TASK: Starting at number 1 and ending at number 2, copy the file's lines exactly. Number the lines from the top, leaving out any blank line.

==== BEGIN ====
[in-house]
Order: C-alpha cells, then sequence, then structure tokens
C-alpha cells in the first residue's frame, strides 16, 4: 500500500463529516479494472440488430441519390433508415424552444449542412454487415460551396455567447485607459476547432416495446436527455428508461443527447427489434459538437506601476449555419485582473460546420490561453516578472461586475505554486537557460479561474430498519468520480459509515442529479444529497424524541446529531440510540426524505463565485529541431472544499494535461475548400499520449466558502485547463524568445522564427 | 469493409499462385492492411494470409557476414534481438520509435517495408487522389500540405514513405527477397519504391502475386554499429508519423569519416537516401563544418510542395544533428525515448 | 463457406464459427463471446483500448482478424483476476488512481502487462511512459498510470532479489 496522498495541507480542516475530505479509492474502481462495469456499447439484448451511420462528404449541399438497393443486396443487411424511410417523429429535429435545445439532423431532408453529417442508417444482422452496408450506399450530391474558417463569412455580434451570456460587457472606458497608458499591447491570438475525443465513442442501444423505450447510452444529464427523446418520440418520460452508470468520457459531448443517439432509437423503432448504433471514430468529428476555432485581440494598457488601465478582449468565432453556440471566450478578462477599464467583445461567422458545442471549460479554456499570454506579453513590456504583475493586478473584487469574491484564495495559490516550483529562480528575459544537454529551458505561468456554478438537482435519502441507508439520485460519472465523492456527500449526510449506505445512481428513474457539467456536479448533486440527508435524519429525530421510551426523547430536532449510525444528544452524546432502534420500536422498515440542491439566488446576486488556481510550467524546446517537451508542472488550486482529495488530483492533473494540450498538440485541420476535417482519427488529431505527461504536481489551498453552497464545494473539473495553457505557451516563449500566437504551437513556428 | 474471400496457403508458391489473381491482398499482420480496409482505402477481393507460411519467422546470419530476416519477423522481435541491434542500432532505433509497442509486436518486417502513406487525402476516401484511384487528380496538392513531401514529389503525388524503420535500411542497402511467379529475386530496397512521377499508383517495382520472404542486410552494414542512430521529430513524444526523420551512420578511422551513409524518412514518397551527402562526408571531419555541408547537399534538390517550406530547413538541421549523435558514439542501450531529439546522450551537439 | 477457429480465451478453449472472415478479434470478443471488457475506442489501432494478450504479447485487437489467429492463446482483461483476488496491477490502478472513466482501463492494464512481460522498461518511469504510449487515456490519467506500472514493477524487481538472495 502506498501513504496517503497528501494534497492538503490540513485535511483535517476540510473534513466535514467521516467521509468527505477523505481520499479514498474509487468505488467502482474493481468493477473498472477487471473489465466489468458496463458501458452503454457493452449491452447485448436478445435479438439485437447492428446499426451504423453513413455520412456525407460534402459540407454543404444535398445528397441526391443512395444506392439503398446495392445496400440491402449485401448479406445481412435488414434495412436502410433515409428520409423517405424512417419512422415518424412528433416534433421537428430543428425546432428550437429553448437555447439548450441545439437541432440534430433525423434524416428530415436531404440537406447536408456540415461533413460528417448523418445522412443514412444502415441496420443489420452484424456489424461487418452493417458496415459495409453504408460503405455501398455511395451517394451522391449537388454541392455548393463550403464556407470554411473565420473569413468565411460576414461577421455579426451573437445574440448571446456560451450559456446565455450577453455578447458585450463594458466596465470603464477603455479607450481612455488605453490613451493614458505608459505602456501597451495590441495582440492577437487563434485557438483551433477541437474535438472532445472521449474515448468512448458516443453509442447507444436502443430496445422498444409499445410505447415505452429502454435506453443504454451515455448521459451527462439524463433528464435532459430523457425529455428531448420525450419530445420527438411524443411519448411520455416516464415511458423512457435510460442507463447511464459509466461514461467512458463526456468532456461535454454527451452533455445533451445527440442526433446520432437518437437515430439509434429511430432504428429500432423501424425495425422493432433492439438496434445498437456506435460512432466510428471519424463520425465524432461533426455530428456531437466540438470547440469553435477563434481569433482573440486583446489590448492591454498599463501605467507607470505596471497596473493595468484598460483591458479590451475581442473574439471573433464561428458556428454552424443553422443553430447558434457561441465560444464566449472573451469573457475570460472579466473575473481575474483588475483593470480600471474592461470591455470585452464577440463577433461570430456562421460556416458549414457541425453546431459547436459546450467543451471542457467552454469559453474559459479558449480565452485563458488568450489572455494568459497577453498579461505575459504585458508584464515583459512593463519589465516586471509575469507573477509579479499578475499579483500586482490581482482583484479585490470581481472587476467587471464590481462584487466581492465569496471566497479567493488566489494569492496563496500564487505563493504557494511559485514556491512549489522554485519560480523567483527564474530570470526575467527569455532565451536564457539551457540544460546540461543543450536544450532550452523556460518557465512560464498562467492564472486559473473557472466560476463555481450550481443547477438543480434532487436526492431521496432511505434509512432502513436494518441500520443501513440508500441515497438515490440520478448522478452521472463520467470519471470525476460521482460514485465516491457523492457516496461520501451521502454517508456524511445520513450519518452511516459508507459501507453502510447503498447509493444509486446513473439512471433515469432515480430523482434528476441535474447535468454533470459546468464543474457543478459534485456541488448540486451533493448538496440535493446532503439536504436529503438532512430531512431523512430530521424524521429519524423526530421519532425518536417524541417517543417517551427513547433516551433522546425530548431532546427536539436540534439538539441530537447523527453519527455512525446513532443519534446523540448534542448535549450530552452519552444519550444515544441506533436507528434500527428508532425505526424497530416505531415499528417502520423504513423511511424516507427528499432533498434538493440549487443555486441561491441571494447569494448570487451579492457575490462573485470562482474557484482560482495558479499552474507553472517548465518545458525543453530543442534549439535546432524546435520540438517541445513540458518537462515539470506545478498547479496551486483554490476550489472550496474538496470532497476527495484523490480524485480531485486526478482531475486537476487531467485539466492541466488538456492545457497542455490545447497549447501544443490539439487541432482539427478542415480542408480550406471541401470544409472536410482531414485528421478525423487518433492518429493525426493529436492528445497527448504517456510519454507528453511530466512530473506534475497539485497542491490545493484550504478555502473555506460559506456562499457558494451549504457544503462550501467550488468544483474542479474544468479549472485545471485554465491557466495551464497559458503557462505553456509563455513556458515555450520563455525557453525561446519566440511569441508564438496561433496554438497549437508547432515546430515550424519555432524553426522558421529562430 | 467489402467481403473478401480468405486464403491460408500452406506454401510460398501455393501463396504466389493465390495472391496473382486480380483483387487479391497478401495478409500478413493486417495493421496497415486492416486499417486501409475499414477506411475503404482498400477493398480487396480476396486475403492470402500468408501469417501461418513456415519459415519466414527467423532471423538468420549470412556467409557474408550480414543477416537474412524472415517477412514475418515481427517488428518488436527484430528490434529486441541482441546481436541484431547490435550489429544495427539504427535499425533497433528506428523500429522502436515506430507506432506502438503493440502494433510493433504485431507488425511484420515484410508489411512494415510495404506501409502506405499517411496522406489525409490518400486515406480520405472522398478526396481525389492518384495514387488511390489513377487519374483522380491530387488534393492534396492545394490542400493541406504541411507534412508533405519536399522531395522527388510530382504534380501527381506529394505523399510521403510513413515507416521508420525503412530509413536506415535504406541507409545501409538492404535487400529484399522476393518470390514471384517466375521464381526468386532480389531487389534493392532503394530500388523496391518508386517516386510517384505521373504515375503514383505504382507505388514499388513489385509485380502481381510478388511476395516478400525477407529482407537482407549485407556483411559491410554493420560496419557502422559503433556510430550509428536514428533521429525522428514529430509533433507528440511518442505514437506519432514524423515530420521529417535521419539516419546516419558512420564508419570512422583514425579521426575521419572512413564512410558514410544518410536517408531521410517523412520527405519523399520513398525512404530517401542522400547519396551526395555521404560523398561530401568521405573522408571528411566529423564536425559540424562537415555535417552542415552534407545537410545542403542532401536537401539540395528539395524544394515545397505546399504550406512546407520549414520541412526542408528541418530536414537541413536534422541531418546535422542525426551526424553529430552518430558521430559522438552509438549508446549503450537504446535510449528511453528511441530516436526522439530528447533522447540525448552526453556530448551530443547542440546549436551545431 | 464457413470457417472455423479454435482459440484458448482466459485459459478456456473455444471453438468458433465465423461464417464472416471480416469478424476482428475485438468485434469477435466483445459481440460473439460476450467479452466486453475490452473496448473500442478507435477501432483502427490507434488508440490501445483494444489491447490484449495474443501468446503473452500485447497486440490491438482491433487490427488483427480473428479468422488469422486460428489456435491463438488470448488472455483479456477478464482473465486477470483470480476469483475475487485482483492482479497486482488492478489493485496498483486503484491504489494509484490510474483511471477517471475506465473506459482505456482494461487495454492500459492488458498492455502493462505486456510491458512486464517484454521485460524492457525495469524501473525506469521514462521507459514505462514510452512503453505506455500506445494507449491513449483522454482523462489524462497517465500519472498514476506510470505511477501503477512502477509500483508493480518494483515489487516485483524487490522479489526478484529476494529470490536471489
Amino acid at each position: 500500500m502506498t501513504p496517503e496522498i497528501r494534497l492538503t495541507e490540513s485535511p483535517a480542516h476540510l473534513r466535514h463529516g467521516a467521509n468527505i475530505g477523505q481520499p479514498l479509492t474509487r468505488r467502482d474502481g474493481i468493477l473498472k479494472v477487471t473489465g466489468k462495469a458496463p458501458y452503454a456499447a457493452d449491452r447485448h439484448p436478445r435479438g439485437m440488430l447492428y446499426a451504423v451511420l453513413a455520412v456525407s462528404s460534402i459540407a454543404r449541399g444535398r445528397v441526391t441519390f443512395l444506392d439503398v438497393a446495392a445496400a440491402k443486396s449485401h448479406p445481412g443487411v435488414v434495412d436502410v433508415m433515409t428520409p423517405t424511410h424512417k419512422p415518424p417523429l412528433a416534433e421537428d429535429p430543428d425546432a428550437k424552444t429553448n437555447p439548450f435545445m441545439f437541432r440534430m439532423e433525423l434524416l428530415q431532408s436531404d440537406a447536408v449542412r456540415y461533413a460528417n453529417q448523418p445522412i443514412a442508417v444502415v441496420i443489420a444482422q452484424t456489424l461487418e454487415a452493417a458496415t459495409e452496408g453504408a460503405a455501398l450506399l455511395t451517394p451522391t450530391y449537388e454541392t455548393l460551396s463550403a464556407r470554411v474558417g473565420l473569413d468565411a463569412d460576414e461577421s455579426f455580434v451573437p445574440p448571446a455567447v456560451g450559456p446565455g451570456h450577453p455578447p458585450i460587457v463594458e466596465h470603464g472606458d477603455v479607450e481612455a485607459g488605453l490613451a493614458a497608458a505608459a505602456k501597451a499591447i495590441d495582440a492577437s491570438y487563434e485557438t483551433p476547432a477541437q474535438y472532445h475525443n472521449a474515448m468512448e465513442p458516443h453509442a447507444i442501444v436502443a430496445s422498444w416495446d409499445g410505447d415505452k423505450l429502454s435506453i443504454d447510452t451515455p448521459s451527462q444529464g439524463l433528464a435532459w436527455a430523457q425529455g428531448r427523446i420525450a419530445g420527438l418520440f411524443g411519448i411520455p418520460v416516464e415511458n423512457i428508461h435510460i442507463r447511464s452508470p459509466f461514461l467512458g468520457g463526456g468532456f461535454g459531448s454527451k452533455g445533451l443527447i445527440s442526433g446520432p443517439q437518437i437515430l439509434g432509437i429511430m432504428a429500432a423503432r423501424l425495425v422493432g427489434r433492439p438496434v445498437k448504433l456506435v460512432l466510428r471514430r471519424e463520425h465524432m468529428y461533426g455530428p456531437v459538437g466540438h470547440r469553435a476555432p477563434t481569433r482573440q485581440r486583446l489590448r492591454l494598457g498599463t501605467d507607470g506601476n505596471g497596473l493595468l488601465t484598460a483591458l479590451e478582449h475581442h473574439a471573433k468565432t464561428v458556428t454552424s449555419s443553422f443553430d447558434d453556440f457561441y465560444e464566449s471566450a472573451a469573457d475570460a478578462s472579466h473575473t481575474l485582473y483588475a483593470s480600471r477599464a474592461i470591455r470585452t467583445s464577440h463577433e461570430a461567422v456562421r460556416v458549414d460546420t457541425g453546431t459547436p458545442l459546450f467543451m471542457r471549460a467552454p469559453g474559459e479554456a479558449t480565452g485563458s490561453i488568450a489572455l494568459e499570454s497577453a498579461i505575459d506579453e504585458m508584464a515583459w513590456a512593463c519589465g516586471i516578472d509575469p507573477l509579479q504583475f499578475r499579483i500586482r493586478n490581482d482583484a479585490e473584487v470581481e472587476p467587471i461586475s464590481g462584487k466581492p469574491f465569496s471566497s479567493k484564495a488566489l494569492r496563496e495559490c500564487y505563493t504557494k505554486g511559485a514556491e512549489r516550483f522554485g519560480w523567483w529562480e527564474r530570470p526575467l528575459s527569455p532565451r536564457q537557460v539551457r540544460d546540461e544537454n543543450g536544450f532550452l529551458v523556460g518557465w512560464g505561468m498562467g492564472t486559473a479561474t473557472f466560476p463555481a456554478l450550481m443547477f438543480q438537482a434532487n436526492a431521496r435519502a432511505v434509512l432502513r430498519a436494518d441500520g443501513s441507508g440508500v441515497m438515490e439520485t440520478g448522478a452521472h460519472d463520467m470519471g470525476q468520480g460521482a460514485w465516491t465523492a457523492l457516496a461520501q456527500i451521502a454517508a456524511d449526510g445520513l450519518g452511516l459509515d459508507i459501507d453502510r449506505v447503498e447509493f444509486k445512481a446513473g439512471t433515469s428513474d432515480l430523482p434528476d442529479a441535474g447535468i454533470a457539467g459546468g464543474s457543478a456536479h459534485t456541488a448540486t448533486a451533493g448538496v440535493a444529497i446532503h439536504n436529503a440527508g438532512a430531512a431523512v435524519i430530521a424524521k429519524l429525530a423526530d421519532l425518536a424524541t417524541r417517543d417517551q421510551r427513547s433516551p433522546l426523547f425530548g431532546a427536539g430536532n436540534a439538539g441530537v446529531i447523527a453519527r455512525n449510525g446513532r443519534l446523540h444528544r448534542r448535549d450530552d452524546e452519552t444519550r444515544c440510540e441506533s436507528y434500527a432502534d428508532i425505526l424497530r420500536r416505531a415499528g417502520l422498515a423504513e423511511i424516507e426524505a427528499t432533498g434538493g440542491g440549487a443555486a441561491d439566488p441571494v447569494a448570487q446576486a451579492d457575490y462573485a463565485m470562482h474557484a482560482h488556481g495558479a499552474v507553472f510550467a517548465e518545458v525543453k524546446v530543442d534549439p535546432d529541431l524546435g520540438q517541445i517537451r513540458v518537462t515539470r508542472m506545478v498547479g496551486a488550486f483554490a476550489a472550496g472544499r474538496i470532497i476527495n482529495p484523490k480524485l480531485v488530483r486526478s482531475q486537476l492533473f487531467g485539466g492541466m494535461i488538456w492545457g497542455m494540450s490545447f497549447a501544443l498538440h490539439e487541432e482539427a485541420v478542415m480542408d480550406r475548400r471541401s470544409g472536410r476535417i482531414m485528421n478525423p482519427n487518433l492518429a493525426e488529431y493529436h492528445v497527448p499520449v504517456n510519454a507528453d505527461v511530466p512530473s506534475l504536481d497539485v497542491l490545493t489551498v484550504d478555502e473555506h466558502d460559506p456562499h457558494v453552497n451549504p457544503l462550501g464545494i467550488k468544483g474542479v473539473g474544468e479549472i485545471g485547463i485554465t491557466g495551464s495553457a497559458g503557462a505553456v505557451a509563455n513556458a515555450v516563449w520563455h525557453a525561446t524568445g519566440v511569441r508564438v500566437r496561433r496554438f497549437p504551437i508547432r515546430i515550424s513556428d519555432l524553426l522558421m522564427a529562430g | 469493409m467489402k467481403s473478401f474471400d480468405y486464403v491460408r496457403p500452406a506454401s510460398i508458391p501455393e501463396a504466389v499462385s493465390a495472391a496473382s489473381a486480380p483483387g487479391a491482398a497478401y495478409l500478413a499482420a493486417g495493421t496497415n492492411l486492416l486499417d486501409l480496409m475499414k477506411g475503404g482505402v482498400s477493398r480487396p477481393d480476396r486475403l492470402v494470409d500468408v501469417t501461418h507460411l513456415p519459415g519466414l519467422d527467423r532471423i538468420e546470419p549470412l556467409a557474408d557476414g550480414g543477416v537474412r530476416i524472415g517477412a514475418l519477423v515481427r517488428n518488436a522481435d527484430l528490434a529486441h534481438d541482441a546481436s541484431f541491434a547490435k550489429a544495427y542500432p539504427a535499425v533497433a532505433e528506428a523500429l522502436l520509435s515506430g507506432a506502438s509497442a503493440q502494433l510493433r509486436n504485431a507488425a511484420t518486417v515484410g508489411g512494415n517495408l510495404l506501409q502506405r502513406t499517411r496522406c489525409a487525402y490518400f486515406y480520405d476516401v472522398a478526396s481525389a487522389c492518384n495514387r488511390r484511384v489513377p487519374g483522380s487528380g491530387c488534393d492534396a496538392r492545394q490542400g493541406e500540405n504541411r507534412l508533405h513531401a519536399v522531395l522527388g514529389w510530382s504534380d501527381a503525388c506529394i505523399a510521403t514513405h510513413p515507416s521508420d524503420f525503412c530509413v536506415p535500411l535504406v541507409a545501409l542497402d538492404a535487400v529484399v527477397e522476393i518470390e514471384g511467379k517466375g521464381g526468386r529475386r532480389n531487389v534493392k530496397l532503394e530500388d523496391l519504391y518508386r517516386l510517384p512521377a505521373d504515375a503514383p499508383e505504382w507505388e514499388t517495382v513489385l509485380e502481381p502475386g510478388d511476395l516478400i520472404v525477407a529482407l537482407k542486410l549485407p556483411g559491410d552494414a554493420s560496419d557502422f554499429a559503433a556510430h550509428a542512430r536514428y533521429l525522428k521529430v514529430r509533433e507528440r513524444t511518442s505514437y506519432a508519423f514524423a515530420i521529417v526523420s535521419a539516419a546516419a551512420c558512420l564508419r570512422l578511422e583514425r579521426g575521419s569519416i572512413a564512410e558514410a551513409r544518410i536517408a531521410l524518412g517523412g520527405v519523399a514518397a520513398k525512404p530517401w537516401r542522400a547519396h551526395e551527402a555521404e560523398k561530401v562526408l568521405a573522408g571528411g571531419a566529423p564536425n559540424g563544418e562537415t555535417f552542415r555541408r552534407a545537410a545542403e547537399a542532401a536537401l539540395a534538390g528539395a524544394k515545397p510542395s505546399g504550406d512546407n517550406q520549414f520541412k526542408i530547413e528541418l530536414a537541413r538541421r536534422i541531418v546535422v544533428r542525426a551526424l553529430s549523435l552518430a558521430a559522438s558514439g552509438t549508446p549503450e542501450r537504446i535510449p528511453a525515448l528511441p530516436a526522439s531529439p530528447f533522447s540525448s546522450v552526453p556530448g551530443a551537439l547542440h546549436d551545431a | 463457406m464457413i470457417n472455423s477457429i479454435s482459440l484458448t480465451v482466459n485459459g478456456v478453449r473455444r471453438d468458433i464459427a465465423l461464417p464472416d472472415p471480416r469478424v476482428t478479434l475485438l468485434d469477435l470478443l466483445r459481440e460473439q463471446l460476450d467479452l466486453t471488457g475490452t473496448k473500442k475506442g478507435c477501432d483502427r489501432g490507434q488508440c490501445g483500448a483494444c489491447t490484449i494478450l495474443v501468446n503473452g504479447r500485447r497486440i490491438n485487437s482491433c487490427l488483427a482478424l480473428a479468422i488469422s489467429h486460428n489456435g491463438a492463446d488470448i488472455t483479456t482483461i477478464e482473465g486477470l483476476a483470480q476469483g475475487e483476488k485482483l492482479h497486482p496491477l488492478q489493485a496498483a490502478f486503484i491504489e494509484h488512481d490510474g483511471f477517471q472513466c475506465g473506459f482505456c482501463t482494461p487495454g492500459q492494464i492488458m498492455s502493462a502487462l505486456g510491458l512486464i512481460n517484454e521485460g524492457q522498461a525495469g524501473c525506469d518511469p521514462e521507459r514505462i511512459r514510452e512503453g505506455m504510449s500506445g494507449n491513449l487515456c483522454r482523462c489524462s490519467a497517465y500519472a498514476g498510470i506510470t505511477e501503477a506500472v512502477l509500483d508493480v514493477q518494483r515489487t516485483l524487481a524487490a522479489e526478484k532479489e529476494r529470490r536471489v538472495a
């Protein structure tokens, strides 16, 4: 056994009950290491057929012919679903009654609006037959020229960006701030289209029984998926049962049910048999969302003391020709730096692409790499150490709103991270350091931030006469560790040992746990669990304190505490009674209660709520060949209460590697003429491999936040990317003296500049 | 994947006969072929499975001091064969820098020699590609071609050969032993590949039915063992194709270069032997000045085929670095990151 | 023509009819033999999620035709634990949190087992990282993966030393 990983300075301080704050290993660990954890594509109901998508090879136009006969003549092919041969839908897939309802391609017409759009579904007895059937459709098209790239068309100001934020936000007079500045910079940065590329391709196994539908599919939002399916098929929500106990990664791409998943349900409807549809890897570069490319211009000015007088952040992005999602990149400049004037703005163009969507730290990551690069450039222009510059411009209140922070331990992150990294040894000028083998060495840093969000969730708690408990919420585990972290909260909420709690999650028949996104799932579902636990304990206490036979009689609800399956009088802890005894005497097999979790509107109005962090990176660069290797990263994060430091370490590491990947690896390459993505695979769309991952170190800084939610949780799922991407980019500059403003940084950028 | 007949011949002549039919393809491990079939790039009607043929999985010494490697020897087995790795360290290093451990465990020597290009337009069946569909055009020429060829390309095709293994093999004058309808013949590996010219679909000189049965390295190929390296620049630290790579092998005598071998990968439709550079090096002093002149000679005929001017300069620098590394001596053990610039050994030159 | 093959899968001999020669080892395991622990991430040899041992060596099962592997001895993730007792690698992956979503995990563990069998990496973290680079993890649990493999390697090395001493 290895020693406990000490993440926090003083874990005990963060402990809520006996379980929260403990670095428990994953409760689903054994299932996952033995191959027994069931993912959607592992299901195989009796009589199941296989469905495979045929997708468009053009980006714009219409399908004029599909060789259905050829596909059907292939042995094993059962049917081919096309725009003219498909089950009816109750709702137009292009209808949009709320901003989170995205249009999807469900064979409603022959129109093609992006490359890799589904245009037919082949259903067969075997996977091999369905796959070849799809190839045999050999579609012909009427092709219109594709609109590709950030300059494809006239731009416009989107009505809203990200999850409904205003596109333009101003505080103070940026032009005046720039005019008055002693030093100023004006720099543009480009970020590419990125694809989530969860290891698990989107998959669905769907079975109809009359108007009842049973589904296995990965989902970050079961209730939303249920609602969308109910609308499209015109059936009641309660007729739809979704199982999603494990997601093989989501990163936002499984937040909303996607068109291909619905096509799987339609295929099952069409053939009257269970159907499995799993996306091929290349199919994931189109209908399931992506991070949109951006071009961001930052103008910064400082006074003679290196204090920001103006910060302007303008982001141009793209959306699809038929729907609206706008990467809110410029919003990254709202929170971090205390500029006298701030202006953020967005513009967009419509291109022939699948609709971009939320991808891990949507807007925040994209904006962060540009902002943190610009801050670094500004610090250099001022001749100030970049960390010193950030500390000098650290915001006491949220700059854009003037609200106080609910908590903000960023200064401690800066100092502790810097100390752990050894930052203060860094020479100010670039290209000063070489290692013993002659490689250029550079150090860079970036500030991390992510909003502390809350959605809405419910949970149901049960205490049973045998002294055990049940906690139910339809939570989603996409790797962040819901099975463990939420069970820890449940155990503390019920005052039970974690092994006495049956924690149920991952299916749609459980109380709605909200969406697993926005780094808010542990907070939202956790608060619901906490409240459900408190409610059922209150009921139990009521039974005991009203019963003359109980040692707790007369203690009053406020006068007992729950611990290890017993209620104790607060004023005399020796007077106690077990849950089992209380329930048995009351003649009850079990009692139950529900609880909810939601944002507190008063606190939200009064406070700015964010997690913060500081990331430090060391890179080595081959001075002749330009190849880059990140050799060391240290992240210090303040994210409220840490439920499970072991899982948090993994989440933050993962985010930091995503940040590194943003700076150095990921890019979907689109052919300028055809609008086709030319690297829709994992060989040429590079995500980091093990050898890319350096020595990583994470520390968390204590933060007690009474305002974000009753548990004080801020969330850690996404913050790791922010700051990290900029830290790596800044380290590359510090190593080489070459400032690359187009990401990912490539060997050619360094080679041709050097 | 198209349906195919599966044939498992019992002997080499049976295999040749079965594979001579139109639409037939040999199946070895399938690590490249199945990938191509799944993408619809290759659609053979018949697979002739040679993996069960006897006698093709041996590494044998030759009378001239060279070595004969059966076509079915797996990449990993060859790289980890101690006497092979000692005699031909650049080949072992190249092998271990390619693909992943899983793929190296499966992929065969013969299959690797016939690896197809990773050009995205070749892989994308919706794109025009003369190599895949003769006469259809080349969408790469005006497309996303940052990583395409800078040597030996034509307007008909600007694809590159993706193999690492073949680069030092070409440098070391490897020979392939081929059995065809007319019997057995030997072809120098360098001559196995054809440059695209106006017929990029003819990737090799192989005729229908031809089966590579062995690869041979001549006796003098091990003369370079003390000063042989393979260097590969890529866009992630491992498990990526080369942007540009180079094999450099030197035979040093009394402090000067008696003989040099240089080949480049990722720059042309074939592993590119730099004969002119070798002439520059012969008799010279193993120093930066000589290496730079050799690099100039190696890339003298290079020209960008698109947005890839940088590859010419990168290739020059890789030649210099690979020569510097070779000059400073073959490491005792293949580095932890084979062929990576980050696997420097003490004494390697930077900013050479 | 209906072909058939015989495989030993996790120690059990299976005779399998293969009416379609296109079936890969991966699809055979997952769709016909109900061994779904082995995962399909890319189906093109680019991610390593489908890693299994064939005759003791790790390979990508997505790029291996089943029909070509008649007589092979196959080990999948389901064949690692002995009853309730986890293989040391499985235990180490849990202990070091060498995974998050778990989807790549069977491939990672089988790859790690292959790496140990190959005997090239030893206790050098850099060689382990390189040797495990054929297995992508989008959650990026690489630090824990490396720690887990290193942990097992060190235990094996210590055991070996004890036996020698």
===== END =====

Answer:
[in-house]
Order: C-alpha cells, then sequence, then structure tokens